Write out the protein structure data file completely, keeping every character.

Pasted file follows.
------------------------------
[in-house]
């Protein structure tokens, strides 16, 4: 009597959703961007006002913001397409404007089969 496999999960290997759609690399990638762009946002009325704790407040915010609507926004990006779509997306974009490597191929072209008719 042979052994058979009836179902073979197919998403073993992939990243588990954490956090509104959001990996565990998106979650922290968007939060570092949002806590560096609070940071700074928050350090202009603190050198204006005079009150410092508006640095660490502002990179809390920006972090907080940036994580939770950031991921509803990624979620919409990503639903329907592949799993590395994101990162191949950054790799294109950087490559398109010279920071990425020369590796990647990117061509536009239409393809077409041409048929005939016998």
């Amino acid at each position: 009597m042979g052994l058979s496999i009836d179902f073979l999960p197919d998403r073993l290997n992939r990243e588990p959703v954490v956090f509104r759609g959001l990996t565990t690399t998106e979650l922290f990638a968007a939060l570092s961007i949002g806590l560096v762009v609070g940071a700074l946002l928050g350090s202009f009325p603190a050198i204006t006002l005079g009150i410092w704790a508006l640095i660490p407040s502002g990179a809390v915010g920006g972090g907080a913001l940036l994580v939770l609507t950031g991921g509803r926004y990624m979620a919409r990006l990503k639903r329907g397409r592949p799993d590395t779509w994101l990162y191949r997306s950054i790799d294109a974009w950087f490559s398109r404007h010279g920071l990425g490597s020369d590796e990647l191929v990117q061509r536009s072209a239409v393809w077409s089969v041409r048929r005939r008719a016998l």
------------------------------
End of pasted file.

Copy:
[in-house]
């Protein structure tokens, strides 16, 4: 009597959703961007006002913001397409404007089969 496999999960290997759609690399990638762009946002009325704790407040915010609507926004990006779509997306974009490597191929072209008719 042979052994058979009836179902073979197919998403073993992939990243588990954490956090509104959001990996565990998106979650922290968007939060570092949002806590560096609070940071700074928050350090202009603190050198204006005079009150410092508006640095660490502002990179809390920006972090907080940036994580939770950031991921509803990624979620919409990503639903329907592949799993590395994101990162191949950054790799294109950087490559398109010279920071990425020369590796990647990117061509536009239409393809077409041409048929005939016998």
């Amino acid at each position: 009597m042979g052994l058979s496999i009836d179902f073979l999960p197919d998403r073993l290997n992939r990243e588990p959703v954490v956090f509104r759609g959001l990996t565990t690399t998106e979650l922290f990638a968007a939060l570092s961007i949002g806590l560096v762009v609070g940071a700074l946002l928050g350090s202009f009325p603190a050198i204006t006002l005079g009150i410092w704790a508006l640095i660490p407040s502002g990179a809390v915010g920006g972090g907080a913001l940036l994580v939770l609507t950031g991921g509803r926004y990624m979620a919409r990006l990503k639903r329907g397409r592949p799993d590395t779509w994101l990162y191949r997306s950054i790799d294109a974009w950087f490559s398109r404007h010279g920071l990425g490597s020369d590796e990647l191929v990117q061509r536009s072209a239409v393809w077409s089969v041409r048929r005939r008719a016998l």